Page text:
A thrilling read that will have you guessing all the way until the end. Milo pulls Alex into a mysterious case that brings out more questions than answers. After coming home from a dinner a family finds a body in their study. The biggest problem for Milo is figuring out who the dead man is, you see the body is unidentifiable. When they figure out who he is they can find no connections between him and the Corvin's. Things are getting stale when Mr. Corvin ends up dead and the investigation into his death ensues. Are the murders connected in any way? Who could the killer be, the weird neighbor, a stranger? Is there more than one killer? Follow along as Milo and Alex try to figure out just that and why. Each new book just adds to this authors sensational collection of work. I can't wait to see where he takes us next.
Night Moves – Jonathan Kellerman Milo Sturgis & Alex Delaware are back again, as they team up together to solve another perplexing case. A family goes to dinner one night, only to return to find a corpse in their father’s study – and not just any corpse – there’s no blood, no clues as to his sudden appearance, and the victim is missing his face and his hands, making identification difficult. Milo Sturgis lands the case, and quickly asks Alex Delaware to assist. The family in question appears to cooperate, but reeks of dysfunction – the brash overbearing father, the meek timid mother, the quiet, reserved daughter, and the son who acts out loudly and inappropriately. But collectively, no one knows the identity of the body in their home, or has any idea who might have left it there…or why. As missing persons reports eventually lead to the identification of the body, yet more questions arise, and the focus shifts to the reclusive neighbor, remembered for his unscrupulous cartoon drawings, yet rebuffs any interaction from his neighbors, or police. As Milo & Alex navigate each new lead, new motives, and long buried secrets are revealed, and the case reaches a stunning, yet unexpected conclusion! This is Kellerman in top form!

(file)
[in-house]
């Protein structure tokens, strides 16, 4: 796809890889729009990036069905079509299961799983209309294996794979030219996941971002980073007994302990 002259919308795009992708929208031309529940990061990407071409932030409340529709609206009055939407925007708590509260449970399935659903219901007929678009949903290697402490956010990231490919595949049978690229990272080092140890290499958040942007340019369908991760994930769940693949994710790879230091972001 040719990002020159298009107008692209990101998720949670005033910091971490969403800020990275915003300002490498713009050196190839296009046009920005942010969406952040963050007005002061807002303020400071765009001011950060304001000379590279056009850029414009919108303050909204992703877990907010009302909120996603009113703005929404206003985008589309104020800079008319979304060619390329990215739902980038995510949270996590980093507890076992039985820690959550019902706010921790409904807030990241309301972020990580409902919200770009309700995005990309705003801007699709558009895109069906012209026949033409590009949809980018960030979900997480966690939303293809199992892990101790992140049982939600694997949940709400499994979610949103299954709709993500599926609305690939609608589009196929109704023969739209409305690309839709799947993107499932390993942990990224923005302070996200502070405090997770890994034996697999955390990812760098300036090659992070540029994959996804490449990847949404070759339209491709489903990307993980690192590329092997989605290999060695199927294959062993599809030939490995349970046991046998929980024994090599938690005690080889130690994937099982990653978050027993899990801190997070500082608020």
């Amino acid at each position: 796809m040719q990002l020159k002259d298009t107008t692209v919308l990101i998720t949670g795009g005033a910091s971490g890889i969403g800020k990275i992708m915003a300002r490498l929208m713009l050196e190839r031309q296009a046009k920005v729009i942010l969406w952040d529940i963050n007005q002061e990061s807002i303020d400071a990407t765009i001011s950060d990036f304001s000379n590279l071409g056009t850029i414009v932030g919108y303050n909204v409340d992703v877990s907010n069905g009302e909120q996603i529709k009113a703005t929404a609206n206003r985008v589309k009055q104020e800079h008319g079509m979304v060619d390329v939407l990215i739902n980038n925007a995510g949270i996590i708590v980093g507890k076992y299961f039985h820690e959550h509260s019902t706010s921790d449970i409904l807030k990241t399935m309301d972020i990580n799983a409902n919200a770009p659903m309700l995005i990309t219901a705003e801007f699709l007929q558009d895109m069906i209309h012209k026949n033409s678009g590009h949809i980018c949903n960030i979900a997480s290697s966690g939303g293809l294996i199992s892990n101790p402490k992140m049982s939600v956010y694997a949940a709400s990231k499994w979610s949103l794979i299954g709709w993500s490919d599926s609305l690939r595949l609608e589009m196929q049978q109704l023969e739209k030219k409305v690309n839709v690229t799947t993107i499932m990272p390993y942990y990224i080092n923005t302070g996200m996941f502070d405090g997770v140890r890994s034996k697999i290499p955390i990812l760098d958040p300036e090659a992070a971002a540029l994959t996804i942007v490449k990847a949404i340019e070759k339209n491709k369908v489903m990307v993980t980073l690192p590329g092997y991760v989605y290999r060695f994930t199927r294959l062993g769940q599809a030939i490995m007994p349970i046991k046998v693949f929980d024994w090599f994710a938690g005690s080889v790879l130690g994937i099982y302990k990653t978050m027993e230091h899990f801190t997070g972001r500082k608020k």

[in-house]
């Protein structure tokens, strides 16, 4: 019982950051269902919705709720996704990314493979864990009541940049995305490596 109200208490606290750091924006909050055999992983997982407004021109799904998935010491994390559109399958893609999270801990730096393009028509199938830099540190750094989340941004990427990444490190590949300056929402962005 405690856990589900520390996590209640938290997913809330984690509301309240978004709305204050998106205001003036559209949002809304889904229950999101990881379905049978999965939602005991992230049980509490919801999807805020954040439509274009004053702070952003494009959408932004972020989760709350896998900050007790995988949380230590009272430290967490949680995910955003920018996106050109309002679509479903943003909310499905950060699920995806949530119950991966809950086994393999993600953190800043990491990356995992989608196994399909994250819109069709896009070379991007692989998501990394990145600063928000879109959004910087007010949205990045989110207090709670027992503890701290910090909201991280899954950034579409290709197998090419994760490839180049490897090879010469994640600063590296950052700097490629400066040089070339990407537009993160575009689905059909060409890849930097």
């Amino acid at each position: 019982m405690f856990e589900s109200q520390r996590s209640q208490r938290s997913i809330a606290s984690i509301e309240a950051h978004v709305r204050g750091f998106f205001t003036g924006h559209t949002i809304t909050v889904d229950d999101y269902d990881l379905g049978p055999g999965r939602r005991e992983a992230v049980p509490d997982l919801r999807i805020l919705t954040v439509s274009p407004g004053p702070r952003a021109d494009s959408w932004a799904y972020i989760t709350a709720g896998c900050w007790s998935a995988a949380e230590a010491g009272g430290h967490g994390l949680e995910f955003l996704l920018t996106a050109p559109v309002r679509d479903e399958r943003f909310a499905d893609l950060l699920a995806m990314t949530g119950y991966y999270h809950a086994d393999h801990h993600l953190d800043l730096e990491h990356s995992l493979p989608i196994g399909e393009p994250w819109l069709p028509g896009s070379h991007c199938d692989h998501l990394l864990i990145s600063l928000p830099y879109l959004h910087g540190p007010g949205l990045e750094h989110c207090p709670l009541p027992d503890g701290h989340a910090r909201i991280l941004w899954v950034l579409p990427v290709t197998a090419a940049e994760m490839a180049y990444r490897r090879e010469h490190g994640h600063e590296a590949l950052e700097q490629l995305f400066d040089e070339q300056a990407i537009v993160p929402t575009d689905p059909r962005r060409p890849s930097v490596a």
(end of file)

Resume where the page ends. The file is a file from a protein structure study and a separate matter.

Reliable Alex and Milo story - first two thirds were five star - last third not so much. Always happy to return to these characters.